"Today, alternative credentials are serving exactly what employers and workers need. At UPCEA, we are very excited about the transparency the registry brings to help elevate alternative credentials."
- Amy Heitzman, Deputy CEO and Chief Learning Officer, University Professional and Continuing Education Association (UPCEA)
Counting U.S. Secondary and Postsecondary Credentials - April 2018 Report
Published On 4/5/2018
Credential Engine has just released a first-of-its-kind report detailing a confirmed inventory of the number of credentials in the United States. We know that students and workers in the United States have access to a vast number of credentials to obtain, enhance and signal their knowledge, skills, and abilities. There are many types of credentials—from high school diplomas, to degrees from accredited postsecondary educational institutions, to a wide range of non-degree credentials. Some of these are widely recognized and accepted, such as licenses, certifications, and registered apprenticeships; and some are newer to the scene, such as badges, Nanodegrees and MicroMasters. Every day the options within this highly complex landscape of credentials changes as new credentials are created, some are removed, occupational requirements shift with employer needs, and the economy continues its perpetual evolution. Millions of students, workers, educators, and employers who must make decisions in the convoluted U.S. credentials marketplace are greatly hindered by the lack of information on the nature of their options and how they compare with one another. In particular, as the necessity of obtaining postsecondary credentials for employability and earnings has increased, the consequences of the lack of information on credentials has resulted in significant labor market dysfunctions. Students, workers, businesses, and schools are making decisions blind, with considerable consequences for making wrong choices. There are two main questions about credentials:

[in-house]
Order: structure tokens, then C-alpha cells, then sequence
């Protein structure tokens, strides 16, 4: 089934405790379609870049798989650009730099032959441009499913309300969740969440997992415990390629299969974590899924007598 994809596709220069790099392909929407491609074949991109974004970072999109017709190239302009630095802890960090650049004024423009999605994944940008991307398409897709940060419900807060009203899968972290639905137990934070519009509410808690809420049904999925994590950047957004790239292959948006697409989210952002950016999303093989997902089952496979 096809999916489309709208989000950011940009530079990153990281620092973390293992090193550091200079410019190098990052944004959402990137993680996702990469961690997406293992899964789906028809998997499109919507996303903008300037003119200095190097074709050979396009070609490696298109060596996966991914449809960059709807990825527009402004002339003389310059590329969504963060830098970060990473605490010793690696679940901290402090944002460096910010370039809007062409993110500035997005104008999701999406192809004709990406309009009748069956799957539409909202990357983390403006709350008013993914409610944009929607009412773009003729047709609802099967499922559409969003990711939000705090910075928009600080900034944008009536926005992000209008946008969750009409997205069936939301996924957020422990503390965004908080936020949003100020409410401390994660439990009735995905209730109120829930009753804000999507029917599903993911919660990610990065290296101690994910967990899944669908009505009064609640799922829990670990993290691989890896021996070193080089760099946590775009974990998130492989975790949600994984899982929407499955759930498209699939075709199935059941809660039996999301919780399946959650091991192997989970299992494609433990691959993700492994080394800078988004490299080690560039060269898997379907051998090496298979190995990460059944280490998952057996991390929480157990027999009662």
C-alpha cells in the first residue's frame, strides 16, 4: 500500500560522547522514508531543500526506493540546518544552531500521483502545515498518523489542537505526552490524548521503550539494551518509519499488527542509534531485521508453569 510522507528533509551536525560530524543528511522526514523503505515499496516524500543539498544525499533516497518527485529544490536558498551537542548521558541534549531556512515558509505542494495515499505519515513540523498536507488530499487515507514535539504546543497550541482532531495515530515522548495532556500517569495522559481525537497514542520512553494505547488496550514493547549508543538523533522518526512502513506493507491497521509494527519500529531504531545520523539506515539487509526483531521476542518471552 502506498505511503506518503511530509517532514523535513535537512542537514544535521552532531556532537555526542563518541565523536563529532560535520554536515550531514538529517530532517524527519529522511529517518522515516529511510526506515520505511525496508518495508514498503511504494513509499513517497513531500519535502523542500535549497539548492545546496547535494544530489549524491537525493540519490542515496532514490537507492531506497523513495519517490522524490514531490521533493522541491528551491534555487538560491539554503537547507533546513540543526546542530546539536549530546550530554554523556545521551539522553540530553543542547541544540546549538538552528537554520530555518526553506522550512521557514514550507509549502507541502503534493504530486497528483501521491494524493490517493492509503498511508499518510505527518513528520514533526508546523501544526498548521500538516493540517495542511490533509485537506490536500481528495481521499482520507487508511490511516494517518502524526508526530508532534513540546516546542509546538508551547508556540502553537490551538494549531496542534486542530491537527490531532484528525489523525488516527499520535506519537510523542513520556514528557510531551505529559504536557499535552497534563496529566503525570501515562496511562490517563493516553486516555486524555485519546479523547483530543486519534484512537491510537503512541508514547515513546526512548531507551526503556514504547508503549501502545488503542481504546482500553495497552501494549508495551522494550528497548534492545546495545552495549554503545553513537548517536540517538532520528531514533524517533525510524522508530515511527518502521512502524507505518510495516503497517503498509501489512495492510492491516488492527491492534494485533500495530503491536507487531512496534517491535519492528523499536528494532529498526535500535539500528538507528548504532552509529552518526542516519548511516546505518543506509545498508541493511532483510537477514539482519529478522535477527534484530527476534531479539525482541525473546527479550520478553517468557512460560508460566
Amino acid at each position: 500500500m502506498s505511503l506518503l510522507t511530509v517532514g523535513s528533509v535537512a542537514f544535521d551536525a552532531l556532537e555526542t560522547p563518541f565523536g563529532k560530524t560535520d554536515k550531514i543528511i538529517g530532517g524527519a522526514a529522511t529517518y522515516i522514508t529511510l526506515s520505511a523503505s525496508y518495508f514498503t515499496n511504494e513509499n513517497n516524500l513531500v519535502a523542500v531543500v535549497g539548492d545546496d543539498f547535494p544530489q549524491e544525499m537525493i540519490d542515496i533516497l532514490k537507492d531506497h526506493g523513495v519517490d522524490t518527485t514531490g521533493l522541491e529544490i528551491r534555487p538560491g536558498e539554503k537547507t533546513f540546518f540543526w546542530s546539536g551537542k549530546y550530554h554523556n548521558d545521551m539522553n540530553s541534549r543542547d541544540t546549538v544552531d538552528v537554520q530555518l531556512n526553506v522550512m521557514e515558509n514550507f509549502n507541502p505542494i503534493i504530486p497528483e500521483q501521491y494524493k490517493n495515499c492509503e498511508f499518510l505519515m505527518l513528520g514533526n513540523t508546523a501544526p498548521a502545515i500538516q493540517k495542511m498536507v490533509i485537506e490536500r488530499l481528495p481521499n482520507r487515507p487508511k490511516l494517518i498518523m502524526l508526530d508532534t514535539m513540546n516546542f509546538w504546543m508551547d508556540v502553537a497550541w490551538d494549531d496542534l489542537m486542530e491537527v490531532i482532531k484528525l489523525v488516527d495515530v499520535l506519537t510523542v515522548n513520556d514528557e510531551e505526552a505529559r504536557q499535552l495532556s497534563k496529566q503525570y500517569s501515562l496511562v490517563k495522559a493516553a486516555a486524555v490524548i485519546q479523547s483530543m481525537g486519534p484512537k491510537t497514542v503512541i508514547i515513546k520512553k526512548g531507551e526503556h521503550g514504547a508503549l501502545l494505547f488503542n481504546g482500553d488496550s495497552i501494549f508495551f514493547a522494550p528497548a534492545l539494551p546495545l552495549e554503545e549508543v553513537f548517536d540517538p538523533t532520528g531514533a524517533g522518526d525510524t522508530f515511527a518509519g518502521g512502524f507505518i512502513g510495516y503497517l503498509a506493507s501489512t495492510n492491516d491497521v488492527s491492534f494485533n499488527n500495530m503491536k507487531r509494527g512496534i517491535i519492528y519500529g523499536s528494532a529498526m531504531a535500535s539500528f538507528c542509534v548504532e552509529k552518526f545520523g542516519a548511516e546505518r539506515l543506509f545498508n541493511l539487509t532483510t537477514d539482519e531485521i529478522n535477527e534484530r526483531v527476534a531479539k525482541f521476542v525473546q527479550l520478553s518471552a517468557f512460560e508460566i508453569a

• How many are available in the U.S.?
  • How can individuals—students, workers, counselors, hiring managers, educators, program administrators, policymakers—make better decisions about the relative value of different credentials for their particular needs?
This research is the start of a complex process of answering the first question. To read the full report, please see below.

Note: This report inventories confirmed secondary and postsecondary credentials available on the market in the United States. To date, the Credential Registry has captured a percentage of these credentials for search and comparison in the Credential Finder